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Everyday cares

Everyday Cares - Oliver Twist

Charities working to improve children’s well-being can struggle to measure the difference they are making. With this is mind, Everyday cares contains a framework that daily centres in Italy, and similar charities elsewhere, can use to assess whether they are likely to be successful.

A daily centre is a place where children, many of whom struggle at school or have poor home lives, go on a regular basis to take part in supervised activities, ranging from homework help to sports and drama.

As well as the framework, the report suggests what data charities could collect to see whether they are having an impact on children’s well-being and other important aspects of their lives.

The research, carried out for and in collaboration with Fondazione Oliver Twist Onlus, an Italian grant-maker, compares daily centres in Italy with similar charities in the UK. The report contains a number of examples of particularly innovative and effective approaches to allow charities in both countries to learn from each other.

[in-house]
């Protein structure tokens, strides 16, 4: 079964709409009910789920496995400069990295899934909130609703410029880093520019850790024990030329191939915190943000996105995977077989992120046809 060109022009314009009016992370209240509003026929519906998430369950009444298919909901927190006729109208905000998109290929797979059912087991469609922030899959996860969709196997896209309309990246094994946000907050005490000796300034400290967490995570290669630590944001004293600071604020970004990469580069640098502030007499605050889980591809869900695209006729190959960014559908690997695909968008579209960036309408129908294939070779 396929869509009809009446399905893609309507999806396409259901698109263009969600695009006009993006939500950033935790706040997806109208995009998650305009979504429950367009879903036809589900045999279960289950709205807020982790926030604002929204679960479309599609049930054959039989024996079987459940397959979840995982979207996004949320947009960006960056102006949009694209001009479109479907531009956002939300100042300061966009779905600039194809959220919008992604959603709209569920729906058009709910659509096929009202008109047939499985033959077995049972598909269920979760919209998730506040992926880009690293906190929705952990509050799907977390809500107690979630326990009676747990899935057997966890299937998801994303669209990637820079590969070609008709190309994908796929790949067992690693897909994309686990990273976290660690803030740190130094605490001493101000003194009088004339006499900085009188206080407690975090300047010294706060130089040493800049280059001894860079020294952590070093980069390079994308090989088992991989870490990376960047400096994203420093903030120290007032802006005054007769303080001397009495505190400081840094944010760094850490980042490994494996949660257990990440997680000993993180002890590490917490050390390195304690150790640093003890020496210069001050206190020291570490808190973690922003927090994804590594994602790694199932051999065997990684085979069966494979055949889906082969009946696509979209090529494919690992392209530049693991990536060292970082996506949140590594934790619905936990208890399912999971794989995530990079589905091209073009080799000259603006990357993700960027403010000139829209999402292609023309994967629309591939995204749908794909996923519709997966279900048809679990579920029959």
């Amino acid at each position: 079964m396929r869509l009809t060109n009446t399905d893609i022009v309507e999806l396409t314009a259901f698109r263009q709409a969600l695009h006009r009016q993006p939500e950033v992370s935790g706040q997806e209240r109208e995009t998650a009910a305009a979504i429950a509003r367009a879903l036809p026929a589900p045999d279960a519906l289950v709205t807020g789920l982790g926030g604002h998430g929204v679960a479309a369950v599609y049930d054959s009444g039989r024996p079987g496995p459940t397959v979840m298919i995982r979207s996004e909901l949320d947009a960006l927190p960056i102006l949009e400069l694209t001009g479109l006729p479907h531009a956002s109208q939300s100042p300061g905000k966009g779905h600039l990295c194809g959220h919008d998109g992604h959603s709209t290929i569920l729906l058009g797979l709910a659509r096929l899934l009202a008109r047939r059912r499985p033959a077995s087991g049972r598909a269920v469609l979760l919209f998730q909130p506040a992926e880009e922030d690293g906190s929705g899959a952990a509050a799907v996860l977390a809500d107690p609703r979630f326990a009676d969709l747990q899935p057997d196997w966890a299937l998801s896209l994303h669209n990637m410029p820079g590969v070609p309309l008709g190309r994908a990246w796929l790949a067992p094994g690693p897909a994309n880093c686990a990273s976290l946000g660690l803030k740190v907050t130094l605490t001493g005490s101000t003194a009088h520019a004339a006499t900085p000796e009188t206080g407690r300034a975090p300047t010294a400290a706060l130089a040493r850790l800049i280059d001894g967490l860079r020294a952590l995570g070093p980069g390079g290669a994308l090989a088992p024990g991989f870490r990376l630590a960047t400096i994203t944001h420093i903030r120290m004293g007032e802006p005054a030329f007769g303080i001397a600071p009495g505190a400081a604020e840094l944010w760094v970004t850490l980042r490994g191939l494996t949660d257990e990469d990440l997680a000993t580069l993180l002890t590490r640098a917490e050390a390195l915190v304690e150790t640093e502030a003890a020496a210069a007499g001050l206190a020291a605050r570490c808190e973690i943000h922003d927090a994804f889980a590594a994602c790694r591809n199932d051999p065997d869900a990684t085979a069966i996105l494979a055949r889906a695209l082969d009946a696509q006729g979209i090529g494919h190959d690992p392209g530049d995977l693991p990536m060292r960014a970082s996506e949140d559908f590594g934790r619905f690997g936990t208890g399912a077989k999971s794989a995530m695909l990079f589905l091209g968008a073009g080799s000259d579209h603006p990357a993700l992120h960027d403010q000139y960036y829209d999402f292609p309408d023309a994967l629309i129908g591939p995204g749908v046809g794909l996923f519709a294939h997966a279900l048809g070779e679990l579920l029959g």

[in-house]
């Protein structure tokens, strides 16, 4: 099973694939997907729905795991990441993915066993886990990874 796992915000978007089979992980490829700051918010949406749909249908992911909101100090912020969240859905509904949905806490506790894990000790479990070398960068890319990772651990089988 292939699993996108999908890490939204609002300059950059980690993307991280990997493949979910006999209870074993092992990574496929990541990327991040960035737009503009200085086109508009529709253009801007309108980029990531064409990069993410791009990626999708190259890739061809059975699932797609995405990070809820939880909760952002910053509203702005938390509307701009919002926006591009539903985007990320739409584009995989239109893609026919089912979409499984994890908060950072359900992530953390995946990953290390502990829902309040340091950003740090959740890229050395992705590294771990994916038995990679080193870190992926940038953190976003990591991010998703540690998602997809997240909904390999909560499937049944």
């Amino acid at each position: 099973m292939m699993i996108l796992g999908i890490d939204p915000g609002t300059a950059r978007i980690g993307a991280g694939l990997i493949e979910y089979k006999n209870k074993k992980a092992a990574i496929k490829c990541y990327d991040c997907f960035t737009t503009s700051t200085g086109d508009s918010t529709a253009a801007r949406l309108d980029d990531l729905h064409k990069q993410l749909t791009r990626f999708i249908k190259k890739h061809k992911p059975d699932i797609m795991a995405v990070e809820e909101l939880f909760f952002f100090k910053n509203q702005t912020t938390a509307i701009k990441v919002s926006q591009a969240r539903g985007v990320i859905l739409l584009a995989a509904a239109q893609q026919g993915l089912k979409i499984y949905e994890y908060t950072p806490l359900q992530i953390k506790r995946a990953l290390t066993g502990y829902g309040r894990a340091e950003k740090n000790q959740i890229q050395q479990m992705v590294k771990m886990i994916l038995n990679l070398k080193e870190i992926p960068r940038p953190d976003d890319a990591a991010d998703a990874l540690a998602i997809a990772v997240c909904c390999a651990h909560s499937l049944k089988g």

Interesting findings from the report include:

  • UK charities see boosted self-esteem as key to having happier children. While this is important, they could draw valuable lessons from Italy, where relationships with family and friends are given more emphasis.
  • Charities in Italy look to tackle immediate problems—for example, providing a child at risk with a safe place to go after school. In contrast, those in the UK look to create longer-term impact and think more about how they could help children succeed in the future.
  • Charities in both countries fail to ask children themselves how happy they feel as a result of participating. Although some efforts are made to talk to schools or social services, there is little evidence overall of whether these charities help children get on better at school, with their families and in their local communities.

 Both countries could definitely learn from each other, particularly once they have a better understanding of exactly what aspects of their work make them most effective in improving children’s lives.

Sarah Keen, Quantative analyst

 

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